The research project investigated the immediate and six-week effect of wearing the GenuTrain support in patients with chronic instability following cruciate ligament surgery. The patients (who had undergone surgery at least six months ago, but not longer than five years ago) were examined in a randomized cross-over laboratory trial to measure the acute effect. For the evaluation of the six-week effect, the patients were allocated either to an intervention group (support wearing time of at least one hour daily) or a control group (no support). The first test already showed a significant effect of the GenuTrain. In the horizontal single-leg hop, the distance improved by five centimeters (3.6 percent) in the full set of patients who wore a support. This also proved to be a sustained effect: the “supports group” was able to maintain this improved outcome after six weeks. The subjects were also assessed using the IKDC-SKF (International Knee Documentation Committee/Subjective Knee Form) questionnaire. This self-rated questionnaire comprises 18 questions related to knee symptoms and function on a scale from 1 to 100 (higher scores indicate lower levels of symptoms and higher levels of function). The analysis of these questionnaires demonstrated that patients who wore a support were noticeably less likely to experience knee dysfunction like “locking” or “catching.” These results have already been published. Further publications by Gisela Sole and Niels Hammer that investigate the biomechanics of the surgically treated knee using a step-down hop are about to follow and will be available online soon.

Professor Dr. Gisela Sole explains why the findings are relevant for working with patients: “We conclude that it may be appropriate to recommend the use of knee supports in physiotherapeutic practice for patients who undergo training including horizontal jumps or similar exercises. We know that the most important part of recovery is training – and the fact that this may be promoted by a support speaks in favor of the device.” And when asked about the mechanisms behind this effect, she replied: “We cannot say for sure. But it’s very likely that the feeling on the skin and the gentle compression around the knee increase the patient’s perception of their knee. This perception makes patients feel secure, which, in turn, probably makes them achieve a slightly greater jumping distance. What I found interesting was that the subjects in our study who wore a support also showed higher overall levels of physical activity compared to the control group. It could mean that the support encouraged them to be more confident, without the constant fear of re-rupturing.”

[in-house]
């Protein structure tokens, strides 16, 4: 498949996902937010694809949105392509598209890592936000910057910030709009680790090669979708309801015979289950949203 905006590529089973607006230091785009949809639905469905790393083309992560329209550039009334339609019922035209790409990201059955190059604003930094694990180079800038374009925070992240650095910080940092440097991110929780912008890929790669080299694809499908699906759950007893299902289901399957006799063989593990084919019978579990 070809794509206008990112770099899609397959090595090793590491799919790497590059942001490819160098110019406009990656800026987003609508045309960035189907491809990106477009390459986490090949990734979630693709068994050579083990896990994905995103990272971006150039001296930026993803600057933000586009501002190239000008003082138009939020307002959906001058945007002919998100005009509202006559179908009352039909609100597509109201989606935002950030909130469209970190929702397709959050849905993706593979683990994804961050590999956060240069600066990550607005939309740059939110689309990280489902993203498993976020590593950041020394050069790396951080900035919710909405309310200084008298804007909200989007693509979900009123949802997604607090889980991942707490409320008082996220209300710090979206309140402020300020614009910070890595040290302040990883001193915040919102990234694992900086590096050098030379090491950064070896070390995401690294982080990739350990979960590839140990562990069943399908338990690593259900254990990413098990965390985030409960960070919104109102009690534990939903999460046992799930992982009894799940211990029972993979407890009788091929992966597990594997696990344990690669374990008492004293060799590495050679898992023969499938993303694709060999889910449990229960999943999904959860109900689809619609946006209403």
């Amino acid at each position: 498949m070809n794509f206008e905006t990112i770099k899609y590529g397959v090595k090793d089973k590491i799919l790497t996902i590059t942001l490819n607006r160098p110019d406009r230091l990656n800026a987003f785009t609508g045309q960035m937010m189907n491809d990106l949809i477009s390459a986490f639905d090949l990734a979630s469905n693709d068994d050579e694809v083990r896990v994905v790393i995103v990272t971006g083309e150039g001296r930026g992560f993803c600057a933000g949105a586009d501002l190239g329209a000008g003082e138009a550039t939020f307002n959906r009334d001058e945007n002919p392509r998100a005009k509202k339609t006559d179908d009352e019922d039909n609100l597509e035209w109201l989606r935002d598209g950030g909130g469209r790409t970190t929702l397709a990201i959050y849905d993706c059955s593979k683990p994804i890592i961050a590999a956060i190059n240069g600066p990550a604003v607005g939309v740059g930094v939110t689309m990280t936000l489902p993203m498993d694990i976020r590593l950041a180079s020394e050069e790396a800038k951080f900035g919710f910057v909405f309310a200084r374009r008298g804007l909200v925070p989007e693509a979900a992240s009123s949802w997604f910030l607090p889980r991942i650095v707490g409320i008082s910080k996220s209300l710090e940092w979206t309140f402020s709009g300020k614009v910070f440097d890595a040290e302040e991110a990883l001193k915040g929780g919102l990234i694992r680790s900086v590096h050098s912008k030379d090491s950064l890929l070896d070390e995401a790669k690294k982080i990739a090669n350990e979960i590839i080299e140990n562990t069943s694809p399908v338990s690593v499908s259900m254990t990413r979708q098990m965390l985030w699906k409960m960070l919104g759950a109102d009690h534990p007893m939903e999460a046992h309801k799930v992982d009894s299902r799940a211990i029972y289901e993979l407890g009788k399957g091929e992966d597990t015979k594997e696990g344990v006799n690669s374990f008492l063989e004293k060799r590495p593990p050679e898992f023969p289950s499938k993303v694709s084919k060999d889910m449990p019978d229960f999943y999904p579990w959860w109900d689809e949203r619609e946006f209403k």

Securing the treatment outcome over the long-term

The burden imposed by cruciate ligament ruptures and relevant treatment regimes is not insignificant – neither for the individual patient nor for the healthcare system as a whole. “ACL tears might be less common than injuries to the Achilles tendon, but the cost is higher since it involves higher levels of disability and more expensive rehabilitation measures and potential surgery.” When evaluating the success of treatment, however, medium and long-term assessments are crucial. After all, both instability and functional impairment of the knee as well as gonarthrosis potentially developing over time should be the focus of any treatment regimen following ligament reconstruction. “There is no evidence indicating reconstruction reduces the risk of developing osteoarthritis, and osteoarthritis is one of the most concerning risks for the following ten to 15 years. That is the reason why really anything is of value that can secure the outcome,” Professor Dr. Gisela Sole emphasizes.

“In terms of rehabilitation, it is neuromuscular control that needs to be improved, because cruciate ligament reconstruction does not repair the ligament’s neurophysiology, meaning proprioception. That is why rehabilitation is crucial for securing the surgical outcome long-term.” The GenuTrain is a support that stimulates proprioception, thus supporting the link between anatomy and function. “We need strategies to maintain long-term physical activity and muscle strength. After all, I’m sure about one thing,” Professor Dr. Gisela Sole warns, “and that is that people who had cruciate ligament reconstruction will definitely need rehabilitative maintenance strategies – for the rest of their lives.”

Activity promotes recovery: The GenuTrain knee support reduces knee pain by means of compression.